salamander

The Columbia Encyclopedia, 6th ed.

salamander

salamander, an amphibian of the order Urodela, or Caudata. Salamanders have tails and small, weak limbs; superficially they resemble the unrelated lizards (which are reptiles), but they are easily distinguished by their lack of scales and claws, and by their moist, usually smooth skins. Salamanders are found in damp regions of the northern temperate zone and are most abundant in North America. Most are under 6 in. (15 cm) long, but the giant salamander of Japan (Megalobatrachus japonicus) may reach a length of over 5 ft (1.5 m). Most salamanders are terrestrial as adults, living near water or in wet vegetation, but some are aquatic and a few are arboreal, burrowing, or cave-dwelling. Most are nocturnal, and all avoid direct light. Salamanders are able to regenerate a lost limb or tail. They feed on small animals, such as insects, worms, and snails.

Most salamanders breed in water and are gregarious at breeding time, when there is usually a courtship display. In most species fertilization is internal. The male deposits sperm packets, which the female picks up with the cloaca; the sperm is then stored until fertilization takes place. The eggs, surrounded by gelatinous material, are usually laid in ponds or brooks, where they develop into aquatic larvae that can breathe by means of gills. A few salamanders breed on land, laying their eggs under rotting vegetation; the young pass through the gilled stage in the egg, emerging as miniature adults. Such strictly terrestrial forms are the red-backed salamander (Plethodon cinereus) and slimy salamander (P. glutinosus) of E United States and the slender salamander (Batrachoseps attenuatus) of the Pacific coast.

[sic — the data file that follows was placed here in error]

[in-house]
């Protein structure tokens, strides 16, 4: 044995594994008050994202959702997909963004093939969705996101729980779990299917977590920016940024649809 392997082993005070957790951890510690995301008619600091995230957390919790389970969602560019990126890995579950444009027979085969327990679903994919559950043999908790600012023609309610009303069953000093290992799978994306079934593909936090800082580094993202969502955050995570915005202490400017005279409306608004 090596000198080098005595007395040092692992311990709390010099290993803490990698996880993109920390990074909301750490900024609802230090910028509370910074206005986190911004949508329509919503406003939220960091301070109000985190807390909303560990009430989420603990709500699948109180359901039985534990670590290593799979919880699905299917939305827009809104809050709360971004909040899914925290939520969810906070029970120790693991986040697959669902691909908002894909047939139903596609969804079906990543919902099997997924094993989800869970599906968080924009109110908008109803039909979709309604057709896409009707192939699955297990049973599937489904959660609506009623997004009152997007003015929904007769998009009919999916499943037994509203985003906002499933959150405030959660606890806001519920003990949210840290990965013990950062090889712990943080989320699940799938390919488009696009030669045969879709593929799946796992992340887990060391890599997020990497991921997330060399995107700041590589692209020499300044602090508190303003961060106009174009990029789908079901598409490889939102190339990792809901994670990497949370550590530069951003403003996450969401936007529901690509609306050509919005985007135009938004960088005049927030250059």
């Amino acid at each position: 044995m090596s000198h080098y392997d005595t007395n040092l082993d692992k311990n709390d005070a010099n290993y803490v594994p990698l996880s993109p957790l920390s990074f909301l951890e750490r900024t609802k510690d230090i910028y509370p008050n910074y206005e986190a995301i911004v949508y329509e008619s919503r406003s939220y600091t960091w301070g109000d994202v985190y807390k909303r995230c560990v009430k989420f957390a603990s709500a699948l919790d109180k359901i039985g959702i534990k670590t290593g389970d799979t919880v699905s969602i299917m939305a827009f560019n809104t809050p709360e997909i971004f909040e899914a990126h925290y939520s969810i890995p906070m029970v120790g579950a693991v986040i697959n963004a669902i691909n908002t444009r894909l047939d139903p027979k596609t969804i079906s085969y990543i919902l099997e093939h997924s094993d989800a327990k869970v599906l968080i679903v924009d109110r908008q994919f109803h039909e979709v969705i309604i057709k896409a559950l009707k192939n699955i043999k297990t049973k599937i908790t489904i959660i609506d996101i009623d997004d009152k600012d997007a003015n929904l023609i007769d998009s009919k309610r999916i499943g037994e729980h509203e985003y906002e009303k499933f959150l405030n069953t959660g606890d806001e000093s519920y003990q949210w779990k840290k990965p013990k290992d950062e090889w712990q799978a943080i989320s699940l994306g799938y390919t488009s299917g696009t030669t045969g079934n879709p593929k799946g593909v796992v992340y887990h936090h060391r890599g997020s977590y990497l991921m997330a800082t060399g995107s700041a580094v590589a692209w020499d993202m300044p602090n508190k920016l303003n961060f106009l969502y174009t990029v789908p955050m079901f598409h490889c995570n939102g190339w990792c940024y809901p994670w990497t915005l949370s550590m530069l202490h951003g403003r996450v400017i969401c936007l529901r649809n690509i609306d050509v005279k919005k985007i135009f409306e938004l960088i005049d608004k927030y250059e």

Most salamanders, including most that remain in an aquatic environment, go through a typical amphibian metamorphosis into air-breathing adults. Generally the adults have lungs, but in the large family of lungless salamanders (Plethodontidae) breathing occurs entirely through the skin and the lining of the throat. In a few salamanders growth occurs without metamorphosis, and the gilled, juvenile form is able to reproduce. This phenomenon (called neoteny) is found in the sirens (family Sirenidae) of S United States and N Mexico, in the mud puppies (family Protidae), and in the Mexican axolotl. It may also occur in the Western varieties of the North American tiger salamander (Ambystoma tigrinum) under certain environmental conditions. The newts are a large, widely distributed family of salamanders; North American species include the red-spotted newt, which goes through a terrestrial stage known as the red eft.

The North American blind salamanders (several genera in the family Plethodontidae) live in underground streams, caves, and wells in S United States. As adults they have whitish, translucent skin, which covers their eyes. The olm is a European blind salamander related to the mud puppy. The giant salamander (Dicamptodon ensatus) of the NW United States grows to 12 in. (30 cm) in length. The hellbender (Cryptobranchus alleganiensis) of E United States and the so-called Congo eel (Amphiuma means) are large aquatic species. The former, of the same family as the Japanese giant salamander, grows to 20 in. (50 cm); the latter, slender and eellike in appearance, with tiny legs, may reach 30 in. (75 cm).

Classification

There are over 200 salamander species, classified in approximately 60 genera and 8 families of the phylum Chordata, subphylum Vertebrata, class Amphibia, order Urodela.

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